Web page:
In this post- Halo 3 world, it's fallen to studios other than Bungie to keep the Xbox's most revered franchise afloat. Age of Empires maker Ensemble is the first out of the gate with Halo Wars, a PC-style real-time strategy game set a number of years before the first Halo. The game gets a lot of mileage out of the Halo universe and gives a respectable strategy experience, though the limitations of its gamepad-based control scheme can make for some frustrating moments in the thick of battle.
Ensemble wastes no time establishing this game's Halo-ness; all of the menu and front-end interface elements are straight out of Bungie's shooters, the score is likewise reminiscent, and though Master Chief himself doesn't make an appearance, you still get to see a few Spartans tearing it up against the Covenant--not to mention all the Warthogs, Elites, Scorpions, Scarabs, and Wraiths your Halo-loving heart could desire.
In a broad sense, Halo Wars pays a lot of service to fans, even if the game's specific storyline isn't much to write home about. You've got salty old Captain Cutter in command of the UNSC capital ship Spirit of Fire, Halo Wars' equivalent of the Pillar of Autumn. There's Serena, a sardonic British version of Cortana; sassy, no-nonsense scientist Anders; and Sergeant Forge, a square-jawed boy scout type who's your man on the ground in most missions. The characters are a little one-dimensional, and their interactions don't make them nearly as likable as the banter you regularly got between Master Chief and Cortana in the previous Halo games.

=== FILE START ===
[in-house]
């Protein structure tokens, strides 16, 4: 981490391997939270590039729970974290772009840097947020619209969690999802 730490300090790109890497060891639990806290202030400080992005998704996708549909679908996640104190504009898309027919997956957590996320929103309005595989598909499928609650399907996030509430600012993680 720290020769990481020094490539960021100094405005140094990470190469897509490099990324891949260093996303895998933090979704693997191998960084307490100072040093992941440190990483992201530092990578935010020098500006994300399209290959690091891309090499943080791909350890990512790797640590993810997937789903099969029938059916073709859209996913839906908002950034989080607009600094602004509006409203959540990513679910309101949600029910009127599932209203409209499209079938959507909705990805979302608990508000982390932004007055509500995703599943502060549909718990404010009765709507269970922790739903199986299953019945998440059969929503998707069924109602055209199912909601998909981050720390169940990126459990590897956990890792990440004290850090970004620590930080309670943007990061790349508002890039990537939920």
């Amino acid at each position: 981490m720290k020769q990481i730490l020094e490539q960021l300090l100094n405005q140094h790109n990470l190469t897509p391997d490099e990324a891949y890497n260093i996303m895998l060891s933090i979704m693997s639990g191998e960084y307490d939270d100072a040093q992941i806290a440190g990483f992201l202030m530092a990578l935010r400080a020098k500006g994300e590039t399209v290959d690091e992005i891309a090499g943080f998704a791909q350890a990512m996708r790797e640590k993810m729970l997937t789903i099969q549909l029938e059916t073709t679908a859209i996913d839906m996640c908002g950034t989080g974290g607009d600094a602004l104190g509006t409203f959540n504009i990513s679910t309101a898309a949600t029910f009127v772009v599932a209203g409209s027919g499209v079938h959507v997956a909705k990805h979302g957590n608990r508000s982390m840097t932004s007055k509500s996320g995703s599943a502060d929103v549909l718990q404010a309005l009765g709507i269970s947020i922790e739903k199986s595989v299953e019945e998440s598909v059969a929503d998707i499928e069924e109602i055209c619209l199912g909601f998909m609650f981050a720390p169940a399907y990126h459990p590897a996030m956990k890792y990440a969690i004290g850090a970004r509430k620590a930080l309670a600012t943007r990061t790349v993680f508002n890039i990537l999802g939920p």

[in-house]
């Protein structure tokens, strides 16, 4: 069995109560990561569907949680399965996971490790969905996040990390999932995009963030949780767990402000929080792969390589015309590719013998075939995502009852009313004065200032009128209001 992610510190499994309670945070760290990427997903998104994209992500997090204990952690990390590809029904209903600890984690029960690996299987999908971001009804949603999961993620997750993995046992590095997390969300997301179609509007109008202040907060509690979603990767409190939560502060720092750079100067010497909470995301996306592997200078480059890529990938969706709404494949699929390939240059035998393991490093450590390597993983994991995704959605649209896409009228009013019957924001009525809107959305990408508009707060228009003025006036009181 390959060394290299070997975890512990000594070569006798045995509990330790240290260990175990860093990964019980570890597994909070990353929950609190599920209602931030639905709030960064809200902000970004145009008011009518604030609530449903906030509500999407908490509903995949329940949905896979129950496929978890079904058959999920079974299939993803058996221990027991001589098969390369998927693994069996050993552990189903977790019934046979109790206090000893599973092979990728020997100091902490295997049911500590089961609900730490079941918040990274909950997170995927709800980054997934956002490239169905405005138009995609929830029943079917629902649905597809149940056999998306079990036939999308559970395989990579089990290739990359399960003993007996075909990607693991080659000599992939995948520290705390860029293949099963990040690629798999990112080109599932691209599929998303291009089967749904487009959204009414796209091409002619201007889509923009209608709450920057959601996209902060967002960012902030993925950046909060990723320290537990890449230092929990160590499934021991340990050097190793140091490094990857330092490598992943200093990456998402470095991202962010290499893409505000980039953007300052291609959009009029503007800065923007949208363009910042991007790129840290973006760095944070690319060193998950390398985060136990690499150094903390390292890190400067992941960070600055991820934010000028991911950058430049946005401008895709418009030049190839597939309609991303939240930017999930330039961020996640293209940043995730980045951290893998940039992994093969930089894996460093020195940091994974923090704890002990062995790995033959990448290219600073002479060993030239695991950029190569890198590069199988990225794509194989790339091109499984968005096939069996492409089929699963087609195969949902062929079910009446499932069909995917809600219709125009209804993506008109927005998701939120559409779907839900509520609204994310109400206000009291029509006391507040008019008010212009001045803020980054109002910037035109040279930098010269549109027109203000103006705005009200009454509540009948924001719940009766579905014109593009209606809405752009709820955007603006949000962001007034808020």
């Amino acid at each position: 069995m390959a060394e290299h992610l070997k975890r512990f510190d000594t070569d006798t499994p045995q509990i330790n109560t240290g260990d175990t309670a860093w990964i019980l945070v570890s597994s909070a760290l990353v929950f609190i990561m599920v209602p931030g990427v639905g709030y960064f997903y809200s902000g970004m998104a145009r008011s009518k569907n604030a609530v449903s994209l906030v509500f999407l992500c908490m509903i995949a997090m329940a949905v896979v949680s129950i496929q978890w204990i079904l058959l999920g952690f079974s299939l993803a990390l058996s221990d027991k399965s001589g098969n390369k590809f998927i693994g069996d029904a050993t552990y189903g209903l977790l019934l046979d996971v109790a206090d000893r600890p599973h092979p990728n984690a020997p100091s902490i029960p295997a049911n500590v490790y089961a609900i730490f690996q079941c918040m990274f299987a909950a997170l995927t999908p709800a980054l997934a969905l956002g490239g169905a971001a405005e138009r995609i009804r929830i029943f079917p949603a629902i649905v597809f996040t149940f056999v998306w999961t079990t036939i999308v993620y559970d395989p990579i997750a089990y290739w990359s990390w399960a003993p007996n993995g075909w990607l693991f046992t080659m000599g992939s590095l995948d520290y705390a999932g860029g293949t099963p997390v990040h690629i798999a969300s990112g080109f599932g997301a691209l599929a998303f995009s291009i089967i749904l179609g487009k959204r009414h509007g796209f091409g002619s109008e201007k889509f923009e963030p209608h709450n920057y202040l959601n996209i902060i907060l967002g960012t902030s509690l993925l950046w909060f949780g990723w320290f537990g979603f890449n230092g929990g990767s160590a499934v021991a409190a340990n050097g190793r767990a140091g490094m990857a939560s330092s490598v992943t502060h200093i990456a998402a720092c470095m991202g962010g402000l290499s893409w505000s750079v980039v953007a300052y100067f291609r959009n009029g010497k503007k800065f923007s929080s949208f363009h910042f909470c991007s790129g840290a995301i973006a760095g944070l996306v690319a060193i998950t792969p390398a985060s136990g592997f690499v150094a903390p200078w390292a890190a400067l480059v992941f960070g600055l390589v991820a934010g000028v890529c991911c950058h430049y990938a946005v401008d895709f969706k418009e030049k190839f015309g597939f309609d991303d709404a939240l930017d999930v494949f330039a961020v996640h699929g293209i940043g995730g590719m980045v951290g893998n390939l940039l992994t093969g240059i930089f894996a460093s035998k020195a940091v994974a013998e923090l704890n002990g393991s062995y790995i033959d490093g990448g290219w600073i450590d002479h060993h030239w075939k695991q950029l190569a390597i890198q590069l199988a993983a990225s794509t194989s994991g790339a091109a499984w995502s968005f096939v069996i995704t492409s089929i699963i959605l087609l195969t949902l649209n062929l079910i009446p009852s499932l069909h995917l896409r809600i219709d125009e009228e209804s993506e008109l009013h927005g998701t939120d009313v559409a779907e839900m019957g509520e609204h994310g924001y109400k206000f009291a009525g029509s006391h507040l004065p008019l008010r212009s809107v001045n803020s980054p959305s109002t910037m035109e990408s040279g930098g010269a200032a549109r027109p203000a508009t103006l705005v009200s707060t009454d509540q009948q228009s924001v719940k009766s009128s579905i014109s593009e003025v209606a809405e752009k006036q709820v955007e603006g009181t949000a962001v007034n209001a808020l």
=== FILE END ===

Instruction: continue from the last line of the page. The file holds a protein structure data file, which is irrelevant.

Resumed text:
The Spirit of Fire spends most of the game chasing the Covenant around the galaxy, running up against other familiar Halo factions and ultimately getting involved in some events that very nearly changed the course of history in the Halo universe. The dialogue can get a little corny and the general flow of events feels disjointed due to all the abrupt planet-hopping, but it's all presented in lavishly produced CG cutscenes between each mission that are fun to watch, especially when the Spartans really get down to doing what they do.